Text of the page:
First Daughters in the Age of Social Media

By Erin Cabrey

Ivanka Trump is poised to be an influential but heavily scrutinized first daughter. (Flickr)

As protesters flocked to airports across the country to protest President Donald Trump’s executive order, known by most as the “Muslim ban,” Ivanka Trump took to Instagram. Her post was a captionless snap of herself in a floor length gown standing next to her tuxedo-clad husband, Trump senior advisor Jared Kushner. The post, dubbed tone-deaf by many, immediately received intense backlash. Several critics compared the first daughter to Marie Antoinette, the monarch whose supposed infamous utterance “Let them eat cake” demonstrated a severe disregard for her peasants. Others tagged Ivanka Trump’s twitter accounts in tweets regarding their personal struggles with the Muslim ban.

Following the incident, Harper’s Bazaar reported the eldest daughter of the President and her husband were celebrating Shabbat and thus were without their phones between sundown on Friday, very soon after the President signed the executive order, and sundown Saturday. Though Kushner is President Trump’s senior adviser, sources told Harper’s Bazaar that the couple was unaware of the situation at the time of Ivanka’s Instagram post and Ivanka “felt terrible” over the misunderstanding. She has yet to release a public statement and the post remains on her Instagram account.

It has been many years since the United States has seen an adult first daughter on Inauguration Day. The last eight years have, rightly so, seen little talk of the personal or political affairs of the first daughters. Sasha and Malia Obama were seven and ten, respectively, when their father took office. Chelsea Clinton, whose parents diligently dissuaded media coverage of their daughter, was only 12 when she moved into the White House. The Bush twins, Jenna and Barbara, though legal adults, were just 19 when George W. Bush was inaugurated.

This does not mean, however, that the previously mentioned women spent their time as first daughters unscathed by media scrutiny. An adolescent Chelsea Clinton faced brutal jokes about her appearance, especially one notable jab by Mike Myers on Saturday Night Live, something that was likely fresh in her mind when recently defending 10-year-old Barron Trump after an SNL writer mocked him on Twitter. The entire country knew when in 2001 Jenna and Barbara Bush, then 19, were charged with underage alcohol offenses after being caught drinking beer in Texas. Most recently, Sasha and Malia Obama faced scrutiny over outfits they wore to the 2014 Turkey Pardoning, and Malia came under fire just last August after she was spotted smoking what was believed to be marijuana at Lollapalooza.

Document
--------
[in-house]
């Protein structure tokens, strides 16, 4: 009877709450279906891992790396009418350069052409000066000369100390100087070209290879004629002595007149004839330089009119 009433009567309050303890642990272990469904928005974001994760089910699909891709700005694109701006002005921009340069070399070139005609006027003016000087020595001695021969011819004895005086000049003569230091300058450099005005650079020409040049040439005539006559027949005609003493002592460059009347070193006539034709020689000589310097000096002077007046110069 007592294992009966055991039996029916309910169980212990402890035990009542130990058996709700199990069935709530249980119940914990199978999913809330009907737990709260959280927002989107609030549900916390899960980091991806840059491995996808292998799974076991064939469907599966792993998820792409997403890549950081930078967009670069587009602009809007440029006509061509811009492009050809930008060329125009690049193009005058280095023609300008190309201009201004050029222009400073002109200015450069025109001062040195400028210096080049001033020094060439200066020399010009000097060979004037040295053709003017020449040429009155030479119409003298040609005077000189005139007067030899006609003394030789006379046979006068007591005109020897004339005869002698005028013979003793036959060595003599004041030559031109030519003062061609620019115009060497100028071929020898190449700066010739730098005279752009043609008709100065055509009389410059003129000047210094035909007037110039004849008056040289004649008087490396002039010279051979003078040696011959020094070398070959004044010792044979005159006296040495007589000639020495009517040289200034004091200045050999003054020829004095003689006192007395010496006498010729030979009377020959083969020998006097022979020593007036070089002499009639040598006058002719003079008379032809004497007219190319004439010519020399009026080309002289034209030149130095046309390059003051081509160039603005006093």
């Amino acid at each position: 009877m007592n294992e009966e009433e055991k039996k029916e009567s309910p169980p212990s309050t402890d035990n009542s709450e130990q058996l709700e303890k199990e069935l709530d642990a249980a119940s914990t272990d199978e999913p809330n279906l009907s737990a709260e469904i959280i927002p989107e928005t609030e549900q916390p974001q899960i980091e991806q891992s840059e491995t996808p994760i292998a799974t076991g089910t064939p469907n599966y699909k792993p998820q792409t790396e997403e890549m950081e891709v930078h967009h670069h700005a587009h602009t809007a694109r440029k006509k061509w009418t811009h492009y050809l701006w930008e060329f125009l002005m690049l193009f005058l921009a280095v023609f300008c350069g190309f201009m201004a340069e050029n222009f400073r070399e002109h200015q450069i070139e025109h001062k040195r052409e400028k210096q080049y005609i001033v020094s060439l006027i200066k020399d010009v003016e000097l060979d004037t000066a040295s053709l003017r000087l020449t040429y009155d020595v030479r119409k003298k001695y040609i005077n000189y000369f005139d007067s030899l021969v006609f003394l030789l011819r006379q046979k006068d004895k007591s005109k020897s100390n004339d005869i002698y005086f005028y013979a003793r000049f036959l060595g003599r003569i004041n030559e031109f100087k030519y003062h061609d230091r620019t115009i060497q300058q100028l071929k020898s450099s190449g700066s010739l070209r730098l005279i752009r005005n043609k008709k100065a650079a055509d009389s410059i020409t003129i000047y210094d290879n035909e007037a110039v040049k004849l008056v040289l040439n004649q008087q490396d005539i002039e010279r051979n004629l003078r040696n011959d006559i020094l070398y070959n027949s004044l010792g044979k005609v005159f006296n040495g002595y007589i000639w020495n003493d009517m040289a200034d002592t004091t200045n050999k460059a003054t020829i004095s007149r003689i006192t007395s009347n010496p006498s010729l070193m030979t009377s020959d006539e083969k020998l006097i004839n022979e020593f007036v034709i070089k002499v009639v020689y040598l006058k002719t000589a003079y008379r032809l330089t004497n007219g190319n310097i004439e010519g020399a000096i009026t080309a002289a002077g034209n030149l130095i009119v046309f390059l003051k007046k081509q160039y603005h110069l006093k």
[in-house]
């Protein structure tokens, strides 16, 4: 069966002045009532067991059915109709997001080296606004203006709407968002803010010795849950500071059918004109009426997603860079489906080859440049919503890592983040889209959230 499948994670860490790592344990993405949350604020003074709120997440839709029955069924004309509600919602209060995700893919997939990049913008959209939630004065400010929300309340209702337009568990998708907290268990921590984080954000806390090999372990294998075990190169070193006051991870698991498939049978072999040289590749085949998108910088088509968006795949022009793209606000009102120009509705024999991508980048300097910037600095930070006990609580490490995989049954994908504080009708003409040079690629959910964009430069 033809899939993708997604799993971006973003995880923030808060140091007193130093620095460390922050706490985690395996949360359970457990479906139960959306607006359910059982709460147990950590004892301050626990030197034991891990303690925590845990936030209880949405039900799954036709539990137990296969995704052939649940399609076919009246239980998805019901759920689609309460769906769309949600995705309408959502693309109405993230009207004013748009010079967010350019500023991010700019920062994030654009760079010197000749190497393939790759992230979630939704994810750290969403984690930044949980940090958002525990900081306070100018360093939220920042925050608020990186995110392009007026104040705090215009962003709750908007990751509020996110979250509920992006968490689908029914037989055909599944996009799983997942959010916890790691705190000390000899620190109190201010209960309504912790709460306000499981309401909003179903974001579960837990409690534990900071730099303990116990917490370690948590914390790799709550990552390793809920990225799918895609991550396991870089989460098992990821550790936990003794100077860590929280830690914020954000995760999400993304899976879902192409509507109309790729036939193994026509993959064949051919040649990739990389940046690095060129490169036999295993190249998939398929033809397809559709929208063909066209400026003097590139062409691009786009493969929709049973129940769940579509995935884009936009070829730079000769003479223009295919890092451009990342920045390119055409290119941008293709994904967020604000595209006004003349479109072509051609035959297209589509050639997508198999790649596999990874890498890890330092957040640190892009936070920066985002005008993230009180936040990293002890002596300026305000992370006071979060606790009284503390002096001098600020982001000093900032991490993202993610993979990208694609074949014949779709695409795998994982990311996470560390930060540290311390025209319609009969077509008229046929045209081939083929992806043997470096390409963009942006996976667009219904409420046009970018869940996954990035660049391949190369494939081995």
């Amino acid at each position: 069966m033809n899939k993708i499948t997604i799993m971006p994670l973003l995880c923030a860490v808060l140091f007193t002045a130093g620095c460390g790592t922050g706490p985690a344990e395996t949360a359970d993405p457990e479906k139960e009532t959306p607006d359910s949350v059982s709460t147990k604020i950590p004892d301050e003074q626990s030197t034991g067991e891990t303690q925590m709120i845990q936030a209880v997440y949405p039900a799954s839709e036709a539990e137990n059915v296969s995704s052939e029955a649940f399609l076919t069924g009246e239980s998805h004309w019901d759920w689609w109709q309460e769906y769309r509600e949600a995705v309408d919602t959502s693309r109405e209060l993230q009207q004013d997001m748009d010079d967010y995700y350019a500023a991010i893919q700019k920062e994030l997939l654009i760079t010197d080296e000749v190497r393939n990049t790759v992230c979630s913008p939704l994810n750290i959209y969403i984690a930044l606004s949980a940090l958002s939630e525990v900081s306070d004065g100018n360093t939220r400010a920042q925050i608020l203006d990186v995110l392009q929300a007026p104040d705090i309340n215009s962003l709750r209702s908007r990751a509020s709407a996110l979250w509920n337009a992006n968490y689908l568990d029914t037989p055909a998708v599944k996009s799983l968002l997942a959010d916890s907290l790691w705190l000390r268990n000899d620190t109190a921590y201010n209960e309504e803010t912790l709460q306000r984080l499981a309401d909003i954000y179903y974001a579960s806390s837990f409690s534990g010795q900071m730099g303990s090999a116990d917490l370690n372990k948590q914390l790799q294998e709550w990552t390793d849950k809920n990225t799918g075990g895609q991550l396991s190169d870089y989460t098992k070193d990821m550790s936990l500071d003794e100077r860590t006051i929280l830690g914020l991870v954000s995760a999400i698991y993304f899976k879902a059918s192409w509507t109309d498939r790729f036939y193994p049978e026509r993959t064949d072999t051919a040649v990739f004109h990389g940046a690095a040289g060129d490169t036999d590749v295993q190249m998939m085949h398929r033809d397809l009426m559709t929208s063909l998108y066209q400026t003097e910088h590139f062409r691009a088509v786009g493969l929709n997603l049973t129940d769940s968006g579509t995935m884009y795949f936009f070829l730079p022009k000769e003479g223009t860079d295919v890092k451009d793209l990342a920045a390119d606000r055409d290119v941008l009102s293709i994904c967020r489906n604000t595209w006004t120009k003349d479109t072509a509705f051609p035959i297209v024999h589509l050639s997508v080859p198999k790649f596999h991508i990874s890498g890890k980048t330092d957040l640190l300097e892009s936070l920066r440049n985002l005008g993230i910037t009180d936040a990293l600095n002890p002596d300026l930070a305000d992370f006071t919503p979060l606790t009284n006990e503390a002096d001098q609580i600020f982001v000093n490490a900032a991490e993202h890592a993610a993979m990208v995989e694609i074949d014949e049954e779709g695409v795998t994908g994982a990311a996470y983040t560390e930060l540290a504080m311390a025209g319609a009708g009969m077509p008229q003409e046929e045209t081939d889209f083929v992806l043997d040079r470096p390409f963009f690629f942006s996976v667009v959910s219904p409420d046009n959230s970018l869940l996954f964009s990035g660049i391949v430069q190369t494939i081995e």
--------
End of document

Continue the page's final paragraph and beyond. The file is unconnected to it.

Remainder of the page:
These former first daughters have very much grown into their own, using the experience accumulated from eight years in the White House well into their adult lives. Chelsea Clinton has been a special correspondent for NBC and is now Vice-Chair of the Clinton Foundation. She has recently taken to Twitter to condemn Kellyanne Conway’s false claims of a “Bowling Green Massacre.” Jenna Bush works for NBC News and The Today Show and spoke out against the Muslim ban by citing a post-9/11 unifying speech made by her father, former President George W. Bush. Barbara Bush is president and co-founder of the nonprofit Global Health Corps and promoted the legalization of same-sex marriage in a 2011 video for the Human Rights Campaign. Malia Obama spent the summer of 2016 interning at the U.S. Embassy in Madrid, Spain, and attended a protest against the Dakota Access and Keystone XL pipelines last month.

Last week, Ivanka Trump hosted a dinner party to discuss women in the workforce, one of her first strides to influence her father’s policy. The dinner party’s attendees included CEOs from JP Morgan and Johnson & Johnson, along with Walmart CEO Doug McMillon and Ernst & Young CEO Mark Weinberger, the two men The Wall Street Journal reported that Trump appointed to advise him on the topic of women in the workforce. Ivanka came under fire again after this event, with detractors noting the initiative appeared to be largely excluding women from a dialogue hinging on their inclusion. Others have also criticized Ivanka’s refusal to take a public stance on abortion, an important women’s rights issue currently being threatened.

As America begins to adjust to a first daughter poised to take on initiatives from the get-go, Ivanka must also, strictly from media precedent, expect heavy scrutiny for any and all missteps. Rumored to be assuming responsibilities of First Lady while Melania Trump remains in New York, Ivanka has quickly forayed into influencing policy, something which will further solidify her place under the spotlight for at least the next four years.
Though few first children have seen such controversial, highly-protested presidencies, it is undeniable that this experience offers boundless opportunities for social and political action of which most of Ivanka’s predecessors have taken advantage. Time will only tell if and how she will make use of this influential and privileged position. As a first daughter active on several social media platforms, however, Ivanka can expect that the world will be watching.


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